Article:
engaged team working in connected worldYou have to think about people in a very personal way when they work remotely. You can’t just drop into their office and ask how things are going. You have to set expectations for yourself and for them. And those expectations you set for yourself are a promise. If you set up regularly meetings, you can’t cancel them, or the remote worker is not going to feel important or needed. And you have to make it clear that their participation is also a promise. Be very cautious about people who don’t meet and just say, “everything is OK,” because it probably isn’t. The one thing that you can be sure of in that situation is your communication isn’t OK, and you don’t have visibility into what that person is thinking, the challenges they are facing — and they don’t have access to what you know about the company, questions you may have or ideas that would be better expressed by voice and video rather than by e-mail.

Ensuring transparent visibility on key milestones across the company is critical. ‘Over’ communication on important milestones is better than ‘under’ communication.

Building and maintaining trust – Micromanagers not wanted!

Engagement is the first level of building a trusted relationship. You are trusting that someone you don’t see everyday is doing his or her job, and they have to trust that you are looking out for their interests, keeping them in mind for interesting assignments and creating open channels so they can attend the meetings they want to attend. Your confidence in their ability to do their job remotely is very important. If you do have someone who isn’t delivering on their commitments, that is a problem, but it is a problem if that person works locally or remotely. I don’t think trusted, engaged remote workers are any more or less likely to do their work. If you build the engagement models and create a reciprocal trust relationship, people will do good work regardless of how far they are from their manager.

Going back to key milestones, and any other information you think everyone must know, that information needs to be posted in a common place, even shared in a traditional weekly report. Transparency promotes trust at the same time it keeps people focused on outcomes. It is important that managers share the goals, but don’t micromanage all of the details, trying to control everything. That does not promote trust because micromanagement, by its very nature, suggests that the person doing the micromanaging doesn’t trust those he or she manages. It is also very hard to micromanage at a distance, so those who want to micromanage should avoid managing distributed teams.

The technology of distribution

People around the globe - working in a global world

It is important to support distributed teams with good communications technology. I use tools like SharePoint, WordPress, Skype, and of course, e-mail. I like to see people, but I also want people to work effectively and not feel like they have to have the team working with them simultaneously, so collaborative portals, blogs and enterprise social tools can be important. I don’t want to specify what is best for your organization, but I will emphasize that you should choose a set of tools, use them yourself as a leader so that others will use them, and try to master them so that you can be effective. Too often organizations buy tools and don’t use them as well as they could, which results in communications friction. I like to encourage people to use the best technology for the moment, and to take the time to use it well.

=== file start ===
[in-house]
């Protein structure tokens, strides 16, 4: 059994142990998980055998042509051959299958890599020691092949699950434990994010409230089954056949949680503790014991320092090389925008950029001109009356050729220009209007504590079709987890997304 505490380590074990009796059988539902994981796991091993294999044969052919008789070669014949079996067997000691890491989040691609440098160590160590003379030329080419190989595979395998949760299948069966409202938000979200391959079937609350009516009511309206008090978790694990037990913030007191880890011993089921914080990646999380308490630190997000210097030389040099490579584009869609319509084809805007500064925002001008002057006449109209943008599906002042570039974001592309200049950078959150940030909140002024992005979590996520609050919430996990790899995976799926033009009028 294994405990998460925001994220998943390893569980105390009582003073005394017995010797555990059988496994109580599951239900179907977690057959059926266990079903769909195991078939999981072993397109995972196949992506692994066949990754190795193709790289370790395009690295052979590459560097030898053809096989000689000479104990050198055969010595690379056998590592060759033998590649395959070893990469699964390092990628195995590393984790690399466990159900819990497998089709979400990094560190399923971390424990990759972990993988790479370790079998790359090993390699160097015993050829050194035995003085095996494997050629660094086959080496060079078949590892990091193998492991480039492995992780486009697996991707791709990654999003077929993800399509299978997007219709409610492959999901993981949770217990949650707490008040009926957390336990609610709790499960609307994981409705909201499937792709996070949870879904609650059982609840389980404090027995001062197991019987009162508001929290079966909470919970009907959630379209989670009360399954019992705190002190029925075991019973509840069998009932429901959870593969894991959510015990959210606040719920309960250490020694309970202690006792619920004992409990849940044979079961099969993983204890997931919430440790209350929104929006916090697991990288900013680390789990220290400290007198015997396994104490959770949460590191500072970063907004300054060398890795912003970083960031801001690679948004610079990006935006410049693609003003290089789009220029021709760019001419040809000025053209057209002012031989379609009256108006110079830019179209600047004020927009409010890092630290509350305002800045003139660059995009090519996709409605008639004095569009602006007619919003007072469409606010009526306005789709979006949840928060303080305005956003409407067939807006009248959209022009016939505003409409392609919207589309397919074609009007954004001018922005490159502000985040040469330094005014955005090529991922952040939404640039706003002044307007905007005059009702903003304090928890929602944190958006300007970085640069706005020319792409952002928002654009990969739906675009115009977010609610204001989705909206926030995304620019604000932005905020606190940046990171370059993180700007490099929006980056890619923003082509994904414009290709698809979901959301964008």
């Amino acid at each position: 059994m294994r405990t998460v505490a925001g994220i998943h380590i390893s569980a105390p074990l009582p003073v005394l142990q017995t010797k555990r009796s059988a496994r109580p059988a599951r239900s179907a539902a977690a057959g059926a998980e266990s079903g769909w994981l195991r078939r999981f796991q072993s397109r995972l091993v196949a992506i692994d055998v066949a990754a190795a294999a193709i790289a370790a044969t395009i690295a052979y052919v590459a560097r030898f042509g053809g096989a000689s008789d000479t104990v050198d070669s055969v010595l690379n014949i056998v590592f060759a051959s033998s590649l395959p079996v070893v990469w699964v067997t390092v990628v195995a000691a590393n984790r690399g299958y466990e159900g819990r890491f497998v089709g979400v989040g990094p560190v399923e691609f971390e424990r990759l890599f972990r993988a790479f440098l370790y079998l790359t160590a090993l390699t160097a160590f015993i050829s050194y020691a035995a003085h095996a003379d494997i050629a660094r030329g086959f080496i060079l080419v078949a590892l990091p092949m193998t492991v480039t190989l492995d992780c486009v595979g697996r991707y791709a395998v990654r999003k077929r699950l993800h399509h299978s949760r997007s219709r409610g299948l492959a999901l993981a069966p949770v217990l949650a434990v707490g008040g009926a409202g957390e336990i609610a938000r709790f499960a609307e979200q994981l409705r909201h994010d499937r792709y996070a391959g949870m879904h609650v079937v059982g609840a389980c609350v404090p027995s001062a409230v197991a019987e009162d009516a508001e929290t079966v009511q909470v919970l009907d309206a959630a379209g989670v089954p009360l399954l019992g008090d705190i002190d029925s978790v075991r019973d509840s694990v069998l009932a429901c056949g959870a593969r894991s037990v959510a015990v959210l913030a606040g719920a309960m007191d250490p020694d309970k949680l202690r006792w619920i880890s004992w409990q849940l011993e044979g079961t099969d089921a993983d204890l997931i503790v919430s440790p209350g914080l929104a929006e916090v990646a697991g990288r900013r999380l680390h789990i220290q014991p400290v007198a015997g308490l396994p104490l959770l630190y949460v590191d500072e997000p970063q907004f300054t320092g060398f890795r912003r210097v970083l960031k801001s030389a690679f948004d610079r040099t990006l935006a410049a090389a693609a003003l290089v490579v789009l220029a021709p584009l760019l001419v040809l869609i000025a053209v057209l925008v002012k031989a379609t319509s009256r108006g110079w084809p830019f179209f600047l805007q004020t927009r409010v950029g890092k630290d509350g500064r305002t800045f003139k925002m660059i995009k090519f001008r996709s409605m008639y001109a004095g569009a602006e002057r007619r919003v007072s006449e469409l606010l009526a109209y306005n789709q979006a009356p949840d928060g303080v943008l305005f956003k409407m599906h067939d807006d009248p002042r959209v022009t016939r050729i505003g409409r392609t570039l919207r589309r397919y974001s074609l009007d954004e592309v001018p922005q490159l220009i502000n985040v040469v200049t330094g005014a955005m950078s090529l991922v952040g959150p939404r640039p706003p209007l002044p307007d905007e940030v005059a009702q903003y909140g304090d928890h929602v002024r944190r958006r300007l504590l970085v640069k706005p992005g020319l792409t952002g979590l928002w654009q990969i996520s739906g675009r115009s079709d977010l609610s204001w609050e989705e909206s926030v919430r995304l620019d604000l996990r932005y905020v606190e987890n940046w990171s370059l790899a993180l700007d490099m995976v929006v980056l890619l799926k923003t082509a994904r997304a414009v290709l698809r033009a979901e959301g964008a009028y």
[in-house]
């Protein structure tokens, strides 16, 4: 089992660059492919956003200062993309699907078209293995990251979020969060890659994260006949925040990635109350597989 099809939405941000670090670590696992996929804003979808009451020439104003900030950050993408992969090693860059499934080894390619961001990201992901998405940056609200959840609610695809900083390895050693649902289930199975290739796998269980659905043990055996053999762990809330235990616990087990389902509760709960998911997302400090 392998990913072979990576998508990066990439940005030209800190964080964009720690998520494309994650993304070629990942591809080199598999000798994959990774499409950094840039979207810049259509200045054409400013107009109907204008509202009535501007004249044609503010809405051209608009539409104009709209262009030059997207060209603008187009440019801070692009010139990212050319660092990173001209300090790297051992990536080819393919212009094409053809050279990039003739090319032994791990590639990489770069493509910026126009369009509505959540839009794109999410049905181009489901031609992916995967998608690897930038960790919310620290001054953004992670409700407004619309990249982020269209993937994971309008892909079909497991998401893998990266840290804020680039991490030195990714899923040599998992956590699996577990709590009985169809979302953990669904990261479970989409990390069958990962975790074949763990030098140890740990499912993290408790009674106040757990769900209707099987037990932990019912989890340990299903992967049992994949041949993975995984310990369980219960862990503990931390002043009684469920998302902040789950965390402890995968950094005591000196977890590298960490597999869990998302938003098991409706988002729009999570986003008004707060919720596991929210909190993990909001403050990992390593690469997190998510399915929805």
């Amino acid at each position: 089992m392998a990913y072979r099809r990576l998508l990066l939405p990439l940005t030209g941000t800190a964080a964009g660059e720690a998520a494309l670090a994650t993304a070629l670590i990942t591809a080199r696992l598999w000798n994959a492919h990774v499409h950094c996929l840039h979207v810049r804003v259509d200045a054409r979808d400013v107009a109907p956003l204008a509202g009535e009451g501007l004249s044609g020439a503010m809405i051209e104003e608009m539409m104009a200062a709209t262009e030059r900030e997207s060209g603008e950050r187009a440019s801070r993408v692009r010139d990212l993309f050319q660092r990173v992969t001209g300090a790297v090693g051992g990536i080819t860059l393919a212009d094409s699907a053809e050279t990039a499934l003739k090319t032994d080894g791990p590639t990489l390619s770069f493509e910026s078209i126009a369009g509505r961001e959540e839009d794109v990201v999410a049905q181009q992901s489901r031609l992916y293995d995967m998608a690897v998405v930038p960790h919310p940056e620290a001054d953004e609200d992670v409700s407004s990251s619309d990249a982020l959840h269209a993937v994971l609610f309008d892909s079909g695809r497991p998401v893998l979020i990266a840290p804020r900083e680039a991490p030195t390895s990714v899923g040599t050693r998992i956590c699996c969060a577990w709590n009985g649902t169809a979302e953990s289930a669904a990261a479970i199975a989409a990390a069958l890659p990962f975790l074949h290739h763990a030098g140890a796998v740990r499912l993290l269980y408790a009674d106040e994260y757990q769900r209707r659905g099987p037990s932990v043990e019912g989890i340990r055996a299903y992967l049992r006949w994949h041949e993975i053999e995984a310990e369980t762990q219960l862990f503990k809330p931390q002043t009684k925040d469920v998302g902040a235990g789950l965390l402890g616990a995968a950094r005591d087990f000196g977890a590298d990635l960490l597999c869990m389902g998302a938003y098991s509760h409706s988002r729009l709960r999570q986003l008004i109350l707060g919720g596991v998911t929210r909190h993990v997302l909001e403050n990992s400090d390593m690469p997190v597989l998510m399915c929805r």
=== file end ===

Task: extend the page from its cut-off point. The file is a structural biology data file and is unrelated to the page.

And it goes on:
Leveraging time shifters

Time shifting is a very important element to relationship building, and it is also a good place to think about employees in a personal way. If you have a night owl working for you, for instance, perhaps they are the right person to work with Japan or China late into the West Coast night of the United States. They might rather get up late and work that way, than to get up early and put their sleep deprivation on the company. Find times that you overlap, or perhaps occasionally time shift yourself to synchronize with a time shifted worker.

Facilitating gatherings

There is benefit from bringing people together. I sponsor meetings a couple of times a year where we bring everybody together to discuss the company, our strategy and investments and to hear from each of them personally — and for them to build their own relationships. This isn’t inexpensive, but I think it is necessary. It reinforces connections, builds connections for new people and creates a touchpoint in time and space that helps people feel like they are a part of something bigger than themselves.

Future: Cities as talent hubs?

I think there are also some interesting models that cities should consider. Perhaps rather than attracting companies, they should consider becoming hubs for talent. This would require great technology infrastructure, good services like day care and community colleges that teach people how to collaborate globally, along with good access to an airport — think about that shift: being recruited by a city because they want your talent to enrich their community. Since the city is attracting great talent, companies look there for people who already know how to contribute remotely, and they know that they will have great connections and the ability to get to other places without too much difficulty.

This would also be great for cities because they would have the opportunity to leverage their local talent for improving their policies and infrastructure. It would be a very positive feedback loop.